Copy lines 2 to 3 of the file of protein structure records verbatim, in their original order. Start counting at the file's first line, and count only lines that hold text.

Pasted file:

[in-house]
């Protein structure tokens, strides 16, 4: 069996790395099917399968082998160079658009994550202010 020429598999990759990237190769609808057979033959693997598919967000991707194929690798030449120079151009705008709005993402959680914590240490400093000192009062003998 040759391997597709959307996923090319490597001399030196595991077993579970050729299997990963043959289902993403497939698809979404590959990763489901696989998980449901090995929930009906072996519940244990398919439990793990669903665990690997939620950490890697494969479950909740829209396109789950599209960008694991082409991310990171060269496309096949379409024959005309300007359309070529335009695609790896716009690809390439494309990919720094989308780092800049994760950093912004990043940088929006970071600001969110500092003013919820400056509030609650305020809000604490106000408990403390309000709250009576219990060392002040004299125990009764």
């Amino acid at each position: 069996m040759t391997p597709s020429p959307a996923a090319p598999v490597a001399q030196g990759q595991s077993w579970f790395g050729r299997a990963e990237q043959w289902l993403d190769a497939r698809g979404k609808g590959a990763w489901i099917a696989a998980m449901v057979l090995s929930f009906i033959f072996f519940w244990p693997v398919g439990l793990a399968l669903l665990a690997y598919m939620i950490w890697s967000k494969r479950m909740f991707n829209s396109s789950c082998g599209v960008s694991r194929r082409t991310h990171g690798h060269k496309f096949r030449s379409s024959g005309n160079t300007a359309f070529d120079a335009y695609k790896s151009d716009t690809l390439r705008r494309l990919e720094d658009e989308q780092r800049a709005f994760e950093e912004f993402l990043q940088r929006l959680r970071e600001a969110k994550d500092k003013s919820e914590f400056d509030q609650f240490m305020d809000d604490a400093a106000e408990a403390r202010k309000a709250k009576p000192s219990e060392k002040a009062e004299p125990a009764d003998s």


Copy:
């Protein structure tokens, strides 16, 4: 069996790395099917399968082998160079658009994550202010 020429598999990759990237190769609808057979033959693997598919967000991707194929690798030449120079151009705008709005993402959680914590240490400093000192009062003998 040759391997597709959307996923090319490597001399030196595991077993579970050729299997990963043959289902993403497939698809979404590959990763489901696989998980449901090995929930009906072996519940244990398919439990793990669903665990690997939620950490890697494969479950909740829209396109789950599209960008694991082409991310990171060269496309096949379409024959005309300007359309070529335009695609790896716009690809390439494309990919720094989308780092800049994760950093912004990043940088929006970071600001969110500092003013919820400056509030609650305020809000604490106000408990403390309000709250009576219990060392002040004299125990009764």
């Amino acid at each position: 069996m040759t391997p597709s020429p959307a996923a090319p598999v490597a001399q030196g990759q595991s077993w579970f790395g050729r299997a990963e990237q043959w289902l993403d190769a497939r698809g979404k609808g590959a990763w489901i099917a696989a998980m449901v057979l090995s929930f009906i033959f072996f519940w244990p693997v398919g439990l793990a399968l669903l665990a690997y598919m939620i950490w890697s967000k494969r479950m909740f991707n829209s396109s789950c082998g599209v960008s694991r194929r082409t991310h990171g690798h060269k496309f096949r030449s379409s024959g005309n160079t300007a359309f070529d120079a335009y695609k790896s151009d716009t690809l390439r705008r494309l990919e720094d658009e989308q780092r800049a709005f994760e950093e912004f993402l990043q940088r929006l959680r970071e600001a969110k994550d500092k003013s919820e914590f400056d509030q609650f240490m305020d809000d604490a400093a106000e408990a403390r202010k309000a709250k009576p000192s219990e060392k002040a009062e004299p125990a009764d003998s």